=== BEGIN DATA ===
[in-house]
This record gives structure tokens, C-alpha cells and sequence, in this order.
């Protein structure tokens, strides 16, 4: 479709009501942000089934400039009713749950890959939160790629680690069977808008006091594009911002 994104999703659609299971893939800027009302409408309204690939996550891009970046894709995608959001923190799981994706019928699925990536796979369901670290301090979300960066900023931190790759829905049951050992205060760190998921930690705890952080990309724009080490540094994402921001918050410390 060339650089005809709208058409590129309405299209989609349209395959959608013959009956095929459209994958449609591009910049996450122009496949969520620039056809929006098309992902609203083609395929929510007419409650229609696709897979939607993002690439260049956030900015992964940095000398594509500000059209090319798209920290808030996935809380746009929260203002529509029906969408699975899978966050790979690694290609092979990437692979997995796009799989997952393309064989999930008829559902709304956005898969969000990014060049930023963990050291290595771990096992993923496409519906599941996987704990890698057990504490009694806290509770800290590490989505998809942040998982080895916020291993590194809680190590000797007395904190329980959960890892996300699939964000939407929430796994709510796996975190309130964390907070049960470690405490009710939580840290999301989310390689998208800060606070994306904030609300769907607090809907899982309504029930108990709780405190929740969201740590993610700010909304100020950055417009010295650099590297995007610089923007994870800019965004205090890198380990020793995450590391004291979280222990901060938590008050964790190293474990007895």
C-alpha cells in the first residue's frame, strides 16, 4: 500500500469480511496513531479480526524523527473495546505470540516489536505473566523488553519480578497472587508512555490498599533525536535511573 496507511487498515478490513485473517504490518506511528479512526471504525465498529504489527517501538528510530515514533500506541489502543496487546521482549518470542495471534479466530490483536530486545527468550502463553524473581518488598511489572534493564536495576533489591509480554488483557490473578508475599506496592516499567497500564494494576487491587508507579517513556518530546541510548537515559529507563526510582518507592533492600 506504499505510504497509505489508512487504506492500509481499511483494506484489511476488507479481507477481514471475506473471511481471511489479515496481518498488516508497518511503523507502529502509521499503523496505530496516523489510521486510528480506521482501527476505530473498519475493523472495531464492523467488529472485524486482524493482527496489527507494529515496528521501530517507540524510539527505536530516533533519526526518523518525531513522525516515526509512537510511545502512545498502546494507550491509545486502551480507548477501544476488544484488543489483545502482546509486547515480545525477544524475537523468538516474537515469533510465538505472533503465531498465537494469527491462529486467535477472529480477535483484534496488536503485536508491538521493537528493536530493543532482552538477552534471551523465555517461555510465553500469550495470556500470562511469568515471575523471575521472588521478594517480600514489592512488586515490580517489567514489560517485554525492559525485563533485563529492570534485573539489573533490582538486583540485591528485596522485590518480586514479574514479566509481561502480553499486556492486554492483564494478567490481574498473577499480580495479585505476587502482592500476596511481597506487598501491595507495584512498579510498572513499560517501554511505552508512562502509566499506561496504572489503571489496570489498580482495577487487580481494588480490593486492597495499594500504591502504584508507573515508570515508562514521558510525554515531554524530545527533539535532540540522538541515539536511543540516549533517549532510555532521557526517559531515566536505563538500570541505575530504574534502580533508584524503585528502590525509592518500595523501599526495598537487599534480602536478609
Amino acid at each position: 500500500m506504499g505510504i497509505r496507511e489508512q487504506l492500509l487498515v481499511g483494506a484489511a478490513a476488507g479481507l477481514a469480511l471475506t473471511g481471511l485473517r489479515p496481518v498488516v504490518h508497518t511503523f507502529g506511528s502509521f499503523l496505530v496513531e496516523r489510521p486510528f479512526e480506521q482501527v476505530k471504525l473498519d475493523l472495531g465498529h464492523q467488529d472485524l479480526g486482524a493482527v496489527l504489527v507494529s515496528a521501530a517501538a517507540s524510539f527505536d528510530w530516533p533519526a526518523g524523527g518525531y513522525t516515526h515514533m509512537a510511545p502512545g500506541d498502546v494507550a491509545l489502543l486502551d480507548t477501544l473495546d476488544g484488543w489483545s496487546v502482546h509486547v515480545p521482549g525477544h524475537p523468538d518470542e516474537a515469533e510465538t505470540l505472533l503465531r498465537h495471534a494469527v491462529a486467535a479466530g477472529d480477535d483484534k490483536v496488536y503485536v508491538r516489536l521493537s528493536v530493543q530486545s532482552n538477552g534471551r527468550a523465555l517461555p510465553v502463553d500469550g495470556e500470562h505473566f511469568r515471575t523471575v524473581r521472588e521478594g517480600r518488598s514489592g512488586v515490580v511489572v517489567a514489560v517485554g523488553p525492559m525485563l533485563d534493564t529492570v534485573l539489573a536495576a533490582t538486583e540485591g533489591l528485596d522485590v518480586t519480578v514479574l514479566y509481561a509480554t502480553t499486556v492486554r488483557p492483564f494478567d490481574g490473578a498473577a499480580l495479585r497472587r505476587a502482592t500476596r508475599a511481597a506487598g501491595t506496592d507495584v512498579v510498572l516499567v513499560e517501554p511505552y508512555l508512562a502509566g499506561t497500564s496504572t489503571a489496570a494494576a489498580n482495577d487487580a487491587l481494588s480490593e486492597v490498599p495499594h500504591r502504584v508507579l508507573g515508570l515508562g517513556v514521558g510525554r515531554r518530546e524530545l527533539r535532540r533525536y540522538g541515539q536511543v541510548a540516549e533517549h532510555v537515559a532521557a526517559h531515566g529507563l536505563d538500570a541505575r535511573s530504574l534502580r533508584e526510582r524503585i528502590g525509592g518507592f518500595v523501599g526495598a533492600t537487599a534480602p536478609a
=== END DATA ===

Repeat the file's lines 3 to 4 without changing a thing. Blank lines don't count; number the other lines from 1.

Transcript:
């Protein structure tokens, strides 16, 4: 479709009501942000089934400039009713749950890959939160790629680690069977808008006091594009911002 994104999703659609299971893939800027009302409408309204690939996550891009970046894709995608959001923190799981994706019928699925990536796979369901670290301090979300960066900023931190790759829905049951050992205060760190998921930690705890952080990309724009080490540094994402921001918050410390 060339650089005809709208058409590129309405299209989609349209395959959608013959009956095929459209994958449609591009910049996450122009496949969520620039056809929006098309992902609203083609395929929510007419409650229609696709897979939607993002690439260049956030900015992964940095000398594509500000059209090319798209920290808030996935809380746009929260203002529509029906969408699975899978966050790979690694290609092979990437692979997995796009799989997952393309064989999930008829559902709304956005898969969000990014060049930023963990050291290595771990096992993923496409519906599941996987704990890698057990504490009694806290509770800290590490989505998809942040998982080895916020291993590194809680190590000797007395904190329980959960890892996300699939964000939407929430796994709510796996975190309130964390907070049960470690405490009710939580840290999301989310390689998208800060606070994306904030609300769907607090809907899982309504029930108990709780405190929740969201740590993610700010909304100020950055417009010295650099590297995007610089923007994870800019965004205090890198380990020793995450590391004291979280222990901060938590008050964790190293474990007895």
C-alpha cells in the first residue's frame, strides 16, 4: 500500500469480511496513531479480526524523527473495546505470540516489536505473566523488553519480578497472587508512555490498599533525536535511573 496507511487498515478490513485473517504490518506511528479512526471504525465498529504489527517501538528510530515514533500506541489502543496487546521482549518470542495471534479466530490483536530486545527468550502463553524473581518488598511489572534493564536495576533489591509480554488483557490473578508475599506496592516499567497500564494494576487491587508507579517513556518530546541510548537515559529507563526510582518507592533492600 506504499505510504497509505489508512487504506492500509481499511483494506484489511476488507479481507477481514471475506473471511481471511489479515496481518498488516508497518511503523507502529502509521499503523496505530496516523489510521486510528480506521482501527476505530473498519475493523472495531464492523467488529472485524486482524493482527496489527507494529515496528521501530517507540524510539527505536530516533533519526526518523518525531513522525516515526509512537510511545502512545498502546494507550491509545486502551480507548477501544476488544484488543489483545502482546509486547515480545525477544524475537523468538516474537515469533510465538505472533503465531498465537494469527491462529486467535477472529480477535483484534496488536503485536508491538521493537528493536530493543532482552538477552534471551523465555517461555510465553500469550495470556500470562511469568515471575523471575521472588521478594517480600514489592512488586515490580517489567514489560517485554525492559525485563533485563529492570534485573539489573533490582538486583540485591528485596522485590518480586514479574514479566509481561502480553499486556492486554492483564494478567490481574498473577499480580495479585505476587502482592500476596511481597506487598501491595507495584512498579510498572513499560517501554511505552508512562502509566499506561496504572489503571489496570489498580482495577487487580481494588480490593486492597495499594500504591502504584508507573515508570515508562514521558510525554515531554524530545527533539535532540540522538541515539536511543540516549533517549532510555532521557526517559531515566536505563538500570541505575530504574534502580533508584524503585528502590525509592518500595523501599526495598537487599534480602536478609